Although language included in Proposition 215 explicitly called for the state government “to implement a plan for the safe and affordable distribution of marijuana to all patients in medical need of marijuana,” to date, lawmakers have failed to enact any specific statewide regulations regarding the retail production and distribution of cannabis to those patients authorized to consume it.

    Commenting on the ruling, California NORML Coordinator Dale Gieringer said, “The court essentially affirmed the status quo. Local governments may choose to allow or limit dispensaries as they please. The unfortunate result of this decision is to leave many needy patients without legal access to medical marijuana in their communities, thereby promoting illegal black market suppliers. It is time for the state and federal governments to step up to the plate and fulfill the mandate of Prop 215 to implement a system of ‘safe and affordable’ access for all patients in medical need.”

    Legislation is presently pending in both the California Assembly (AB 473) and Senate (SB 439) to impose statewide regulations governing the dispensing of marijuana produced for medical purposes.

    Full text of the California Supreme Court’s opinion is available online here.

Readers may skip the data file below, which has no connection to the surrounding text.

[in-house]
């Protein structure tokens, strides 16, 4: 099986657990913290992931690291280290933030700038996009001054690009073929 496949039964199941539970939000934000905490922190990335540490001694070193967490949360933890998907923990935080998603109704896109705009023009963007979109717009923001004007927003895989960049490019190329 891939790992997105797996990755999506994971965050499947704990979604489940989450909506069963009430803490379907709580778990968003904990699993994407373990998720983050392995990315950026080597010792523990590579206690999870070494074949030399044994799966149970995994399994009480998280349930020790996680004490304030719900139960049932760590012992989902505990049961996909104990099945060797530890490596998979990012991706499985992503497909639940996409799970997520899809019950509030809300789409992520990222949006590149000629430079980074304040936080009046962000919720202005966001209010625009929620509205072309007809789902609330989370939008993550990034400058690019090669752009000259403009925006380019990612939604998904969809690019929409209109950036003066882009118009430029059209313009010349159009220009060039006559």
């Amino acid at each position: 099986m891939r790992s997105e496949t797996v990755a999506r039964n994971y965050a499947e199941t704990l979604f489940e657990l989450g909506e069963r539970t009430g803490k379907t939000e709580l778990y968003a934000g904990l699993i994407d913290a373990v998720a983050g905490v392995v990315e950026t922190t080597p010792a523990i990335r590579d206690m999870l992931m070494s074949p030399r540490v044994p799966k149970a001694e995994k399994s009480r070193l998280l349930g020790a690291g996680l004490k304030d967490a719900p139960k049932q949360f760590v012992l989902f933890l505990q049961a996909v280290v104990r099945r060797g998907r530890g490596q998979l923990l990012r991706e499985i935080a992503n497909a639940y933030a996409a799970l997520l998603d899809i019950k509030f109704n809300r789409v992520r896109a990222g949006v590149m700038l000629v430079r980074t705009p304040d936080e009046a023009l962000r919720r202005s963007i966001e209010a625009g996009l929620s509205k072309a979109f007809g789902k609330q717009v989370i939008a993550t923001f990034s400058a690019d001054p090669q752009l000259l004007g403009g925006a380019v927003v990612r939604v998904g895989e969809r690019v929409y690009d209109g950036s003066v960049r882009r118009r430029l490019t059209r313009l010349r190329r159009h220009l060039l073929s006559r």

• by Paul Armentano, NORML Deputy Director December 24, 2012

    #1 Colorado and Washington Vote To Legalize Marijuana
    Voters in Colorado and Washington made history by approving ballot measures allowing for the personal possession and consumption of cannabis by adults. Washington’s law, which removes criminal penalties for the possession of up to one ounce of cannabis for personal use (as well as the possession of up to 16 ounces of marijuana-infused product in solid form, and 72 ounces of marijuana-infused product in liquid form), took effect on December 6. Colorado’s law, which allows for the legal possession of up to one ounce of marijuana and/or the cultivation of up to six cannabis plants in private by those persons age 21 and over, took effect on December 10. Regulators in both states are now in the process of drafting rules to allow for state-licensed proprietors to commercially produce and sell cannabis.

    #2 Most Americans Favor Legalization, Want The Feds To Butt Out
    A majority of Americans support legalizing the use of cannabis by adults, according to national polls by Public Policy Polling, Angus Reid, Quinnipiac University, and others. A record high 83 percent of US citizens favor allowing doctors to authorize specified amounts of marijuana for patients suffering from serious illnesses. And nearly two-thirds of Americans oppose federal interference in state laws that allow for legal marijuana use by adults.

    #3 Connecticut, Massachusetts Legalize Cannabis Therapy